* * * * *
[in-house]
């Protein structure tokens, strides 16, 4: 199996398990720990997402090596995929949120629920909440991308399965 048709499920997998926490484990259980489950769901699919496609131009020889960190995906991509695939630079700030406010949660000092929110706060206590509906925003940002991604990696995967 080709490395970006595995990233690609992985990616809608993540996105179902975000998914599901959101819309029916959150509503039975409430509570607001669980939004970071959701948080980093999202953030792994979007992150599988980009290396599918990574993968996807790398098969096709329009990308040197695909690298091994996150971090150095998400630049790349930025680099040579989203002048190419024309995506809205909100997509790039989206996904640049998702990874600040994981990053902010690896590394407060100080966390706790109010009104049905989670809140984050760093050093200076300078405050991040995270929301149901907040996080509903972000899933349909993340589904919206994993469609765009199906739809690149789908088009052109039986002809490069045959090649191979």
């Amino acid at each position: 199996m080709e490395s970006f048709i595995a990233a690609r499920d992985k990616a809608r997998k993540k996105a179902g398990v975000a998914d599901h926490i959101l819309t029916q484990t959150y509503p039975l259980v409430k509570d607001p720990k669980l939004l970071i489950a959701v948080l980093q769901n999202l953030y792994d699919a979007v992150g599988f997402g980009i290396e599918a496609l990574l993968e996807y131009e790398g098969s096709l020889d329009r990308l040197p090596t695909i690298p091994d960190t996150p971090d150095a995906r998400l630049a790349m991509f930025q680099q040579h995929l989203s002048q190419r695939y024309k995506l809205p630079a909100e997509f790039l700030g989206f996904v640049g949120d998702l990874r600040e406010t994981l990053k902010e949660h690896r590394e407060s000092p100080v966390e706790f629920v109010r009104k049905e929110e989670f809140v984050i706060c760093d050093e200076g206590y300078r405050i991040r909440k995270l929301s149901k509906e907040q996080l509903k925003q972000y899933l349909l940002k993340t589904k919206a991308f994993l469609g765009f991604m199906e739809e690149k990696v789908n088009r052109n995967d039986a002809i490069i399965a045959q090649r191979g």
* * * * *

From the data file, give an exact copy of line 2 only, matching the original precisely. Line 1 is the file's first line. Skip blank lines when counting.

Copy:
């Protein structure tokens, strides 16, 4: 199996398990720990997402090596995929949120629920909440991308399965 048709499920997998926490484990259980489950769901699919496609131009020889960190995906991509695939630079700030406010949660000092929110706060206590509906925003940002991604990696995967 080709490395970006595995990233690609992985990616809608993540996105179902975000998914599901959101819309029916959150509503039975409430509570607001669980939004970071959701948080980093999202953030792994979007992150599988980009290396599918990574993968996807790398098969096709329009990308040197695909690298091994996150971090150095998400630049790349930025680099040579989203002048190419024309995506809205909100997509790039989206996904640049998702990874600040994981990053902010690896590394407060100080966390706790109010009104049905989670809140984050760093050093200076300078405050991040995270929301149901907040996080509903972000899933349909993340589904919206994993469609765009199906739809690149789908088009052109039986002809490069045959090649191979």